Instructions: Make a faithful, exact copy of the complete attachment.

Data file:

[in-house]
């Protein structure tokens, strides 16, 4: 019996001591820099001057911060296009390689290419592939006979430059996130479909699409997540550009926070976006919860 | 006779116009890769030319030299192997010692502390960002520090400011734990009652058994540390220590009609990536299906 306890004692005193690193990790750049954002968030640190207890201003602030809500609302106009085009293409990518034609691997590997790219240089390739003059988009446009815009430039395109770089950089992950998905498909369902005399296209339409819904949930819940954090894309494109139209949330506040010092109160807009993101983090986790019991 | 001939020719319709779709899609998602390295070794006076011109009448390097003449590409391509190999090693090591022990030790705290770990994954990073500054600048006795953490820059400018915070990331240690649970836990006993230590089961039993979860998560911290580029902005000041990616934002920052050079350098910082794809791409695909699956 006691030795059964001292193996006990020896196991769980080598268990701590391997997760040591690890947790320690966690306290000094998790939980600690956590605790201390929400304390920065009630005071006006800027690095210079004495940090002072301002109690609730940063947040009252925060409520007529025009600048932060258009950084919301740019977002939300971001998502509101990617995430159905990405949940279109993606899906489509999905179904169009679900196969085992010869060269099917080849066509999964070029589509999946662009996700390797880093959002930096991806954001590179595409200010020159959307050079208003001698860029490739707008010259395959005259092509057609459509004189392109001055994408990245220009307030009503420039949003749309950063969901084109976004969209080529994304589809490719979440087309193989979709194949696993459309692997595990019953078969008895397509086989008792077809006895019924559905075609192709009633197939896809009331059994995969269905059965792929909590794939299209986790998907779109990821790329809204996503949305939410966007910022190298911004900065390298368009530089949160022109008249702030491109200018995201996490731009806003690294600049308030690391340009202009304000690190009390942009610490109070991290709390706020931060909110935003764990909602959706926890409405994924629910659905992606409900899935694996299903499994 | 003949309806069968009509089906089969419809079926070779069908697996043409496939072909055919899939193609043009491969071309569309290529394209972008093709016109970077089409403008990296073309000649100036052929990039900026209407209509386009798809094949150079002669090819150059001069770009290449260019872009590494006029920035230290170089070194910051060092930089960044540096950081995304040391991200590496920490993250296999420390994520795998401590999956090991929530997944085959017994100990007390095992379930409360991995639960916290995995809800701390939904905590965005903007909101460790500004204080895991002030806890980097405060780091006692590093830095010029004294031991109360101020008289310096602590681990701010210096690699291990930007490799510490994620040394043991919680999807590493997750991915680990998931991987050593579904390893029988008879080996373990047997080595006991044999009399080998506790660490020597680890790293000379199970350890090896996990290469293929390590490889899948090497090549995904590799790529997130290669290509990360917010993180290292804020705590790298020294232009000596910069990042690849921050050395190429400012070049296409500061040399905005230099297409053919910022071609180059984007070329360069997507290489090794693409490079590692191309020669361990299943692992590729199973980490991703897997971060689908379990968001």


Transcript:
[in-house]
């Protein structure tokens, strides 16, 4: 019996001591820099001057911060296009390689290419592939006979430059996130479909699409997540550009926070976006919860 | 006779116009890769030319030299192997010692502390960002520090400011734990009652058994540390220590009609990536299906 306890004692005193690193990790750049954002968030640190207890201003602030809500609302106009085009293409990518034609691997590997790219240089390739003059988009446009815009430039395109770089950089992950998905498909369902005399296209339409819904949930819940954090894309494109139209949330506040010092109160807009993101983090986790019991 | 001939020719319709779709899609998602390295070794006076011109009448390097003449590409391509190999090693090591022990030790705290770990994954990073500054600048006795953490820059400018915070990331240690649970836990006993230590089961039993979860998560911290580029902005000041990616934002920052050079350098910082794809791409695909699956 006691030795059964001292193996006990020896196991769980080598268990701590391997997760040591690890947790320690966690306290000094998790939980600690956590605790201390929400304390920065009630005071006006800027690095210079004495940090002072301002109690609730940063947040009252925060409520007529025009600048932060258009950084919301740019977002939300971001998502509101990617995430159905990405949940279109993606899906489509999905179904169009679900196969085992010869060269099917080849066509999964070029589509999946662009996700390797880093959002930096991806954001590179595409200010020159959307050079208003001698860029490739707008010259395959005259092509057609459509004189392109001055994408990245220009307030009503420039949003749309950063969901084109976004969209080529994304589809490719979440087309193989979709194949696993459309692997595990019953078969008895397509086989008792077809006895019924559905075609192709009633197939896809009331059994995969269905059965792929909590794939299209986790998907779109990821790329809204996503949305939410966007910022190298911004900065390298368009530089949160022109008249702030491109200018995201996490731009806003690294600049308030690391340009202009304000690190009390942009610490109070991290709390706020931060909110935003764990909602959706926890409405994924629910659905992606409900899935694996299903499994 | 003949309806069968009509089906089969419809079926070779069908697996043409496939072909055919899939193609043009491969071309569309290529394209972008093709016109970077089409403008990296073309000649100036052929990039900026209407209509386009798809094949150079002669090819150059001069770009290449260019872009590494006029920035230290170089070194910051060092930089960044540096950081995304040391991200590496920490993250296999420390994520795998401590999956090991929530997944085959017994100990007390095992379930409360991995639960916290995995809800701390939904905590965005903007909101460790500004204080895991002030806890980097405060780091006692590093830095010029004294031991109360101020008289310096602590681990701010210096690699291990930007490799510490994620040394043991919680999807590493997750991915680990998931991987050593579904390893029988008879080996373990047997080595006991044999009399080998506790660490020597680890790293000379199970350890090896996990290469293929390590490889899948090497090549995904590799790529997130290669290509990360917010993180290292804020705590790298020294232009000596910069990042690849921050050395190429400012070049296409500061040399905005230099297409053919910022071609180059984007070329360069997507290489090794693409490079590692191309020669361990299943692992590729199973980490991703897997971060689908379990968001």